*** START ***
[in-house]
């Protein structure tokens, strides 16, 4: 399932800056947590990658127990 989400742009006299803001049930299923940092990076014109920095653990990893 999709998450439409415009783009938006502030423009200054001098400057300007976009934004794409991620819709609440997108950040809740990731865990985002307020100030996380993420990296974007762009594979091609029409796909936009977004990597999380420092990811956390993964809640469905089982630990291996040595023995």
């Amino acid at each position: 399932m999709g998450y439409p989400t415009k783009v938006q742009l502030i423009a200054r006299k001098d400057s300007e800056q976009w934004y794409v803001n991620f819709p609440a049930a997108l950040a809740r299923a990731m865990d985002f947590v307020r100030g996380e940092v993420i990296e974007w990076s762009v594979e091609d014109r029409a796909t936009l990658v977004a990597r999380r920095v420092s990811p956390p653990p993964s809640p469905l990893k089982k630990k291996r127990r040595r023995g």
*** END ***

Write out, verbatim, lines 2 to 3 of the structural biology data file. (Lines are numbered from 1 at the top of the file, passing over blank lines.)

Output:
């Protein structure tokens, strides 16, 4: 399932800056947590990658127990 989400742009006299803001049930299923940092990076014109920095653990990893 999709998450439409415009783009938006502030423009200054001098400057300007976009934004794409991620819709609440997108950040809740990731865990985002307020100030996380993420990296974007762009594979091609029409796909936009977004990597999380420092990811956390993964809640469905089982630990291996040595023995």
């Amino acid at each position: 399932m999709g998450y439409p989400t415009k783009v938006q742009l502030i423009a200054r006299k001098d400057s300007e800056q976009w934004y794409v803001n991620f819709p609440a049930a997108l950040a809740r299923a990731m865990d985002f947590v307020r100030g996380e940092v993420i990296e974007w990076s762009v594979e091609d014109r029409a796909t936009l990658v977004a990597r999380r920095v420092s990811p956390p653990p993964s809640p469905l990893k089982k630990k291996r127990r040595r023995g």